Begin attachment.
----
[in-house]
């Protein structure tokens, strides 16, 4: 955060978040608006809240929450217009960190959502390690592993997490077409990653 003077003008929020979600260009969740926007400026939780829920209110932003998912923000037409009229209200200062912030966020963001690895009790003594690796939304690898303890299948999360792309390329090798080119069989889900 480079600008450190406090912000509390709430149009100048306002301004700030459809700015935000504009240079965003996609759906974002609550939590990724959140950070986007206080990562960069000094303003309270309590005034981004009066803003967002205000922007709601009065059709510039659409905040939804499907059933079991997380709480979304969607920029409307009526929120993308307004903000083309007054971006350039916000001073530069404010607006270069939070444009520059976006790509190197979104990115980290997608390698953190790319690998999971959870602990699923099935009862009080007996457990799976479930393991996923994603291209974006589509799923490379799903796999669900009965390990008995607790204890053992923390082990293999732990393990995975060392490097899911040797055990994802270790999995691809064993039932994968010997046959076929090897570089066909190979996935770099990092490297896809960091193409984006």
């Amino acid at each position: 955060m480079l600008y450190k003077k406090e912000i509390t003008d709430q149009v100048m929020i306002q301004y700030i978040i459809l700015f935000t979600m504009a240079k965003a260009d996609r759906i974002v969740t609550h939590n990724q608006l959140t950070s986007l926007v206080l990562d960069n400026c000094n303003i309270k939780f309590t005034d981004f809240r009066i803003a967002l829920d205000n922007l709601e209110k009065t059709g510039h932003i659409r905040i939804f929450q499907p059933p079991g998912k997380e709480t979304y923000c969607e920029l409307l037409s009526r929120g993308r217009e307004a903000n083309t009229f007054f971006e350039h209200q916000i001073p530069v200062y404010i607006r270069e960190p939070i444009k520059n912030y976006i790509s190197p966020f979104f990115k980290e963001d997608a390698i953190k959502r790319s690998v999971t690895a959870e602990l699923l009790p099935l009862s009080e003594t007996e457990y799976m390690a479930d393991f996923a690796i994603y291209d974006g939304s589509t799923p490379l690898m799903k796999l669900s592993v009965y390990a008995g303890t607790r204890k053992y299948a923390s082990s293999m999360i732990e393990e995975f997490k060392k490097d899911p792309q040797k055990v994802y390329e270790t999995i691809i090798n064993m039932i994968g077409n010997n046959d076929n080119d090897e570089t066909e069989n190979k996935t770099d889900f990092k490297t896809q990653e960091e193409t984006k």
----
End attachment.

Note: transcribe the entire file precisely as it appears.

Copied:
[in-house]
């Protein structure tokens, strides 16, 4: 955060978040608006809240929450217009960190959502390690592993997490077409990653 003077003008929020979600260009969740926007400026939780829920209110932003998912923000037409009229209200200062912030966020963001690895009790003594690796939304690898303890299948999360792309390329090798080119069989889900 480079600008450190406090912000509390709430149009100048306002301004700030459809700015935000504009240079965003996609759906974002609550939590990724959140950070986007206080990562960069000094303003309270309590005034981004009066803003967002205000922007709601009065059709510039659409905040939804499907059933079991997380709480979304969607920029409307009526929120993308307004903000083309007054971006350039916000001073530069404010607006270069939070444009520059976006790509190197979104990115980290997608390698953190790319690998999971959870602990699923099935009862009080007996457990799976479930393991996923994603291209974006589509799923490379799903796999669900009965390990008995607790204890053992923390082990293999732990393990995975060392490097899911040797055990994802270790999995691809064993039932994968010997046959076929090897570089066909190979996935770099990092490297896809960091193409984006």
């Amino acid at each position: 955060m480079l600008y450190k003077k406090e912000i509390t003008d709430q149009v100048m929020i306002q301004y700030i978040i459809l700015f935000t979600m504009a240079k965003a260009d996609r759906i974002v969740t609550h939590n990724q608006l959140t950070s986007l926007v206080l990562d960069n400026c000094n303003i309270k939780f309590t005034d981004f809240r009066i803003a967002l829920d205000n922007l709601e209110k009065t059709g510039h932003i659409r905040i939804f929450q499907p059933p079991g998912k997380e709480t979304y923000c969607e920029l409307l037409s009526r929120g993308r217009e307004a903000n083309t009229f007054f971006e350039h209200q916000i001073p530069v200062y404010i607006r270069e960190p939070i444009k520059n912030y976006i790509s190197p966020f979104f990115k980290e963001d997608a390698i953190k959502r790319s690998v999971t690895a959870e602990l699923l009790p099935l009862s009080e003594t007996e457990y799976m390690a479930d393991f996923a690796i994603y291209d974006g939304s589509t799923p490379l690898m799903k796999l669900s592993v009965y390990a008995g303890t607790r204890k053992y299948a923390s082990s293999m999360i732990e393990e995975f997490k060392k490097d899911p792309q040797k055990v994802y390329e270790t999995i691809i090798n064993m039932i994968g077409n010997n046959d076929n080119d090897e570089t066909e069989n190979k996935t770099d889900f990092k490297t896809q990653e960091e193409t984006k």